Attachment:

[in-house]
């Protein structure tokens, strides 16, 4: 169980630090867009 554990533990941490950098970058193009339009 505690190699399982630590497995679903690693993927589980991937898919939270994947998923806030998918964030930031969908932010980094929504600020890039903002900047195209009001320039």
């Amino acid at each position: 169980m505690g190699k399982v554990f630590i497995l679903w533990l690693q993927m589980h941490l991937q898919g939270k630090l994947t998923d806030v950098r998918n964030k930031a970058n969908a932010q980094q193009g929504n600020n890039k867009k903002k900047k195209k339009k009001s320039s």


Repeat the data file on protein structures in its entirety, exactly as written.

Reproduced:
[in-house]
């Protein structure tokens, strides 16, 4: 169980630090867009 554990533990941490950098970058193009339009 505690190699399982630590497995679903690693993927589980991937898919939270994947998923806030998918964030930031969908932010980094929504600020890039903002900047195209009001320039």
């Amino acid at each position: 169980m505690g190699k399982v554990f630590i497995l679903w533990l690693q993927m589980h941490l991937q898919g939270k630090l994947t998923d806030v950098r998918n964030k930031a970058n969908a932010q980094q193009g929504n600020n890039k867009k903002k900047k195209k339009k009001s320039s």